• Structure of the International Committee’s Steering Committee (Res. No. 15 - International Solidarity Platform)
  • Subcommittee Leadership in the International Committee (Res. No. 16 - International Solidarity Platform)
  • International Committee and Mass Organizing (Res. No. 18 - Emerge NYC)
  • An Amendment strikes language directing overseas members to organize in local political parties and organizations. (Res. Amdnt. No. 8 - Internationalism from Below.)

There is a proposal to allow members outside of core U.S. territory to form chapters on which the External Strategy & Convention Working Group is neutral. (Res. No. 13 - “Allow DSA Members Living Abroad to Form International Chapters” - Internationalism from Below). It presents a form of direct democratization in response to promises that overseas members would be able to organize through foreign parties and political organizations or through the International Committee. It also raises issues about conflicts with other socialist organizations in places like Puerto Rico and the integration of those members in work beyond U.S. elections and limited issue campaigns.

A proposal from the Bread & Roses tendency to elect a National Director, meanwhile, offers a vision of democratic control over staff who may have contrasting political leanings. (CB No. 4 - “Electing DSA’s National Director.”) On a practical level, however, it might be difficult to avoid the type of factionalization common to organizations with elected directors and ensure that the person has the skills necessary to succeed rather than the ideological backing necessary to win.

We have qualified opposition to the decision by National Ecosocialist Working Group & Green New Deal Campaign Committee leadership to propose a resolution that would dissolve their working group into an unelected committee. (Res. No. 12 - “2021 Ecosocialist Green New Deal Priority”) They held no vote or and engaged in no pre-decisional deliberation with working group members, a majority of whom recently supported expanding internal democracy or transparency in a bylaws amendment battle. We acknowledge the effectiveness of the working group’s mobilization and electoral and legislative lobbying campaigns. But we also stress the need to avoid the fate of hierarchical/non-donor non-profits in the environmental space that have consistently demobilized members. It is no accident that those non-profit organizations have avoided the most effective and bottom-up strategies for achieving objectives that have to be as radical as the scope of the multiple ecological crises we face.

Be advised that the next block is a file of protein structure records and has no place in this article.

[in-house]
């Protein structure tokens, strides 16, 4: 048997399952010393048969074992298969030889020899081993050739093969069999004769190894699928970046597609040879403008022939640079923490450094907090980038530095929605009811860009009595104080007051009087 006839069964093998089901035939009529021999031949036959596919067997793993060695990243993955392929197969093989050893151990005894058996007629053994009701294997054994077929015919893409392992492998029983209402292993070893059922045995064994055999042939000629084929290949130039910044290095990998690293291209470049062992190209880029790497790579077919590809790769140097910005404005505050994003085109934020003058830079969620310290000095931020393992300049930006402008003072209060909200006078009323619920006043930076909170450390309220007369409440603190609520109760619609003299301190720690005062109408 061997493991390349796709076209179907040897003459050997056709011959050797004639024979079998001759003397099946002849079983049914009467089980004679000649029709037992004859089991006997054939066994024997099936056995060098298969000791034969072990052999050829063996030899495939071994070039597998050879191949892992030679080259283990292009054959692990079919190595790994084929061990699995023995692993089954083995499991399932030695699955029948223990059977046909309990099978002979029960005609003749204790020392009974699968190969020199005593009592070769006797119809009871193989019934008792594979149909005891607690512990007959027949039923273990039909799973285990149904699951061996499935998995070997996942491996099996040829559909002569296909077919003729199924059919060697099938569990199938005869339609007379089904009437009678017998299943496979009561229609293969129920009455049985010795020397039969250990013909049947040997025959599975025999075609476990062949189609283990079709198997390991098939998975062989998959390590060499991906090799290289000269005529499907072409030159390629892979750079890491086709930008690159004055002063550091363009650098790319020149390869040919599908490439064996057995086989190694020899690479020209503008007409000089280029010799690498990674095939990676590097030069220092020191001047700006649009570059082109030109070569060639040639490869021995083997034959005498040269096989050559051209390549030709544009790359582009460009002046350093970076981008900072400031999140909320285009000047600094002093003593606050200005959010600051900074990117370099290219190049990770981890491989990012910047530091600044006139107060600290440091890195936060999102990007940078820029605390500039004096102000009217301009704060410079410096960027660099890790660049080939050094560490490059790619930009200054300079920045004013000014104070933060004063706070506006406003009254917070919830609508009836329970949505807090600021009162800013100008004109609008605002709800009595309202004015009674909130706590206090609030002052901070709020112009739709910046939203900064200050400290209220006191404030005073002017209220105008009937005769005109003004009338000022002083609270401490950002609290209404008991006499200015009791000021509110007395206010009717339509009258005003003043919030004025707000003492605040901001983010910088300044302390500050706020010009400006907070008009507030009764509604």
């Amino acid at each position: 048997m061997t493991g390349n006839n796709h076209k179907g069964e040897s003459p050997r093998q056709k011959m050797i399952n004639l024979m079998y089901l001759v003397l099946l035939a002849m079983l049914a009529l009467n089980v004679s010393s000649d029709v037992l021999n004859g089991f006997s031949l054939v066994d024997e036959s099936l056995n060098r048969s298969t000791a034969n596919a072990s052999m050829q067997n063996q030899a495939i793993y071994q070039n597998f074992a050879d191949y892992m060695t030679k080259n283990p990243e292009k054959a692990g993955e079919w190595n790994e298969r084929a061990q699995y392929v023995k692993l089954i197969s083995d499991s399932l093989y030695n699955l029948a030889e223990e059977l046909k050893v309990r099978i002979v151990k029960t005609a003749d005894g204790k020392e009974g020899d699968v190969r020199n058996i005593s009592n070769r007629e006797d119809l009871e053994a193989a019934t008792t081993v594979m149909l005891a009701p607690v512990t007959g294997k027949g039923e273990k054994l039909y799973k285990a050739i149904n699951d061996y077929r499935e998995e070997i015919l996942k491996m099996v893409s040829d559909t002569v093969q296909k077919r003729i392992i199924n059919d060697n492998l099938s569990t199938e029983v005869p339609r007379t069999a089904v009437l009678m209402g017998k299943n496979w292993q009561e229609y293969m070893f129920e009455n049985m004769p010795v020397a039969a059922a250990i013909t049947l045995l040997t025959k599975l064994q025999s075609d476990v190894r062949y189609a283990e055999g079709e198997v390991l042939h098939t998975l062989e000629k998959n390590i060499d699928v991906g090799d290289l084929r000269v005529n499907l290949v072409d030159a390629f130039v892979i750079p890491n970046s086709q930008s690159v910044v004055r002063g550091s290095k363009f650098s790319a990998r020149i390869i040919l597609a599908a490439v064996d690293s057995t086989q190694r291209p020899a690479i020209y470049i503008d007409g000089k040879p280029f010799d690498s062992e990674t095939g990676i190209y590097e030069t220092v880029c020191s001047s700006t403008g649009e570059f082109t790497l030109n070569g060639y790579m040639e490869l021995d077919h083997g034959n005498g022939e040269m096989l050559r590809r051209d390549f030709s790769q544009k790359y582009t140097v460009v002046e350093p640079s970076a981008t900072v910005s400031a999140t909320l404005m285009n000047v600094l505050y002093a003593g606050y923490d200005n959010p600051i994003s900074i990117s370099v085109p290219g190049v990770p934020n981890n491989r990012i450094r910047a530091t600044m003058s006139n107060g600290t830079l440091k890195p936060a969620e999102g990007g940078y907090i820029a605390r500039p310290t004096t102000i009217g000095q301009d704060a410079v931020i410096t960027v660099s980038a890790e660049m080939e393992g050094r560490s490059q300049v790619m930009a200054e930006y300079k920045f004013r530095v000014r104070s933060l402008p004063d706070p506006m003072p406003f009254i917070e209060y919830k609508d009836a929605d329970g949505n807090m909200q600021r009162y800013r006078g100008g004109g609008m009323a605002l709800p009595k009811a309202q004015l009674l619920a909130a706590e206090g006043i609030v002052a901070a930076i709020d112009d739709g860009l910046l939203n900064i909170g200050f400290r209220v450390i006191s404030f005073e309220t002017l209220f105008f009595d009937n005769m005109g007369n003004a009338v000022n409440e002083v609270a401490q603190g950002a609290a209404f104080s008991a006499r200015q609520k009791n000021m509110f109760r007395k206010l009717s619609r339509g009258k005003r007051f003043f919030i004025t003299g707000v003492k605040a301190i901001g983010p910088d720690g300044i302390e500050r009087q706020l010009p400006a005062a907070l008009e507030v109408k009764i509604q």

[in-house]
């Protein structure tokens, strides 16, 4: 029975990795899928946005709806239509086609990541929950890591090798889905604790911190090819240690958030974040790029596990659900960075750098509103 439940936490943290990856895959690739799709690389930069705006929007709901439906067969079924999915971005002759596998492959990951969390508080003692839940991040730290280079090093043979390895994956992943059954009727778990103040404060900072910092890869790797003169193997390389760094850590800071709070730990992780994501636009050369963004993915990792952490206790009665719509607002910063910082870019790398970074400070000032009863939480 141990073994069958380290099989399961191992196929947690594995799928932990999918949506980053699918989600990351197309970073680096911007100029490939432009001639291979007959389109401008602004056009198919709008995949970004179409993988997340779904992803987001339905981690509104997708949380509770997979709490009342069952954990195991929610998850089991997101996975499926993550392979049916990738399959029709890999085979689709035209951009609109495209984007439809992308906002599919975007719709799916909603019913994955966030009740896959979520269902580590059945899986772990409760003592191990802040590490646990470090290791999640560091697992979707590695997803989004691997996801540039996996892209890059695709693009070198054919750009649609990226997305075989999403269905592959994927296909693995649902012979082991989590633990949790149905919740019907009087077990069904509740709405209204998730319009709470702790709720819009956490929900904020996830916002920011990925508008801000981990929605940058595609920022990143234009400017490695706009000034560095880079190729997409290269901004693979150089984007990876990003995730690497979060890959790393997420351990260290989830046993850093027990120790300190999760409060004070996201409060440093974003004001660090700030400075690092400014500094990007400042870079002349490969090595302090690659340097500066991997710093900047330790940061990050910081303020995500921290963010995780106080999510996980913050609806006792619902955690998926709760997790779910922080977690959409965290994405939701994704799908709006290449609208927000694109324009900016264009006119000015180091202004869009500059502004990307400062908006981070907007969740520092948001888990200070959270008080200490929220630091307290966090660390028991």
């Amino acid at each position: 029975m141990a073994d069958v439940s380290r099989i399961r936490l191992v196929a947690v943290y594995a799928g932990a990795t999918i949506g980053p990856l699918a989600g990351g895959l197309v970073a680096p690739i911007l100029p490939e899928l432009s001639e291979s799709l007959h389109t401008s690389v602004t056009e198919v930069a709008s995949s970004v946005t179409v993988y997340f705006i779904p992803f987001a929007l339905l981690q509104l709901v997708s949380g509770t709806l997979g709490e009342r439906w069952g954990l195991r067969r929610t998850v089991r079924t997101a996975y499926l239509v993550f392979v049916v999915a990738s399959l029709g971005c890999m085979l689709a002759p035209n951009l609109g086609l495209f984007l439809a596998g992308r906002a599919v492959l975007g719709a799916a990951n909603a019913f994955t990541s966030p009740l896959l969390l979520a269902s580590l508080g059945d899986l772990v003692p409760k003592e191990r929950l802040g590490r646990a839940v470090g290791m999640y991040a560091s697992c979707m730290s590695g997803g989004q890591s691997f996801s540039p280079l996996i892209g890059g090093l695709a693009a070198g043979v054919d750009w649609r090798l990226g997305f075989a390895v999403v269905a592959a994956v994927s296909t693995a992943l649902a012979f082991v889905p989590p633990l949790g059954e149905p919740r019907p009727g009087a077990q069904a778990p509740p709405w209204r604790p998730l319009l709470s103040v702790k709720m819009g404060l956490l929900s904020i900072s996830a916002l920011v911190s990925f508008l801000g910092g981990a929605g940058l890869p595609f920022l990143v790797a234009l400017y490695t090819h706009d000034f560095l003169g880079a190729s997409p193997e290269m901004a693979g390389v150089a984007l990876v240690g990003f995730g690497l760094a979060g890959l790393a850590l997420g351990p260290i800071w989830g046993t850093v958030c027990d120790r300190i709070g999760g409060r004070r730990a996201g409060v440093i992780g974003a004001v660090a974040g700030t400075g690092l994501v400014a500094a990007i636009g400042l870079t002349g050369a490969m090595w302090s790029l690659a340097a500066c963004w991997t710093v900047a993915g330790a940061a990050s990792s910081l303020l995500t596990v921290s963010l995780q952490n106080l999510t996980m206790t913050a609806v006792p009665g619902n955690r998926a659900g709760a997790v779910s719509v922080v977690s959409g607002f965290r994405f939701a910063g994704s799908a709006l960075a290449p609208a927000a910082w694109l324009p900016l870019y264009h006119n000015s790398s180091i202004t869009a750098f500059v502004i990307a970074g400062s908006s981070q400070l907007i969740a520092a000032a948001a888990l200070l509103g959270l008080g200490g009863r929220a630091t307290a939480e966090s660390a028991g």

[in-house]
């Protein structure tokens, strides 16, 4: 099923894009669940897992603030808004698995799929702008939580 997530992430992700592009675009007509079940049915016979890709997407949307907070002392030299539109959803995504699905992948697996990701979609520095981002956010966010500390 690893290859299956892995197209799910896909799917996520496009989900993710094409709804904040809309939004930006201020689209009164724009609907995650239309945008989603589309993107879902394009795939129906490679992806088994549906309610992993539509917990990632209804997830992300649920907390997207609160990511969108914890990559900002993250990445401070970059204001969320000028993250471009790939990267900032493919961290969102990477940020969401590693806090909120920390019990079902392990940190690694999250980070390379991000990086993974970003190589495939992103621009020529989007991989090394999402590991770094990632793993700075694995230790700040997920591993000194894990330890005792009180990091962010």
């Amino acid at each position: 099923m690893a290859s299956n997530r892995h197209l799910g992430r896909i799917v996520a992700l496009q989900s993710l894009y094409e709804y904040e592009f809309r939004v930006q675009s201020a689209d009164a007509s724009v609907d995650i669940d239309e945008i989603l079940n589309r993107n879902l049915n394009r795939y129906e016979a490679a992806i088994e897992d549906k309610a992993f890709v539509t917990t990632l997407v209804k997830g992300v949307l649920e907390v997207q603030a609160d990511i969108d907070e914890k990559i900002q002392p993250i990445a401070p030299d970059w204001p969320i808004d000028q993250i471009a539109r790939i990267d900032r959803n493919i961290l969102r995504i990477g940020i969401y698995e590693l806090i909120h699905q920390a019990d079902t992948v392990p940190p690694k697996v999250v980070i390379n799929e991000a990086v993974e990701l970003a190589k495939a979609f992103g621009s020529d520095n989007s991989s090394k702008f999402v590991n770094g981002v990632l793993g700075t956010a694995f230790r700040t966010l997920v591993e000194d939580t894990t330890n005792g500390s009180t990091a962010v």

For the same reasons, we fully reject Socialist Majority Caucus’ proposal for an intermediary national body referred to as the “National Organizing Council.” (CB 6 - Establishing a National Organizing Committee.) Its members would not be subject to recall, would cement the power of large chapters by regional area, would be voted on by delegates rather than individual members, would have overlapping powers with the NPC, and would be able to change organizational bylaws. A similar structure in the NYC-DSA chapter referred to as the Citywide Leadership Caucus and tends toward internal politics rather than open deliberation --and often votes against the will of their respective branches. It parallels the outcomes in unions dominated by a leadership faction and labor federation models that are disconnected from other structures and democratic accountability. There are amendments that require building state and local structures before the structure comes into effect and only allow the NOC to propose that the national convention consider constitutional and bylaws amendments. These amendments address problems that the proposal itself creates but would not clearly ensure accountability or support subsidiary structures.

As the far-right rises and socioeconomic and ecological crisis intensify, it will take all of us to win our program for socialism. In this context, demands for internal democracy are the most compelling where they are based on principle as well as accomplishing immediate objectives. No matter what ideological tendency or strategies you favor, we are stronger if our members are able to develop their skills and political analysis and to self organize.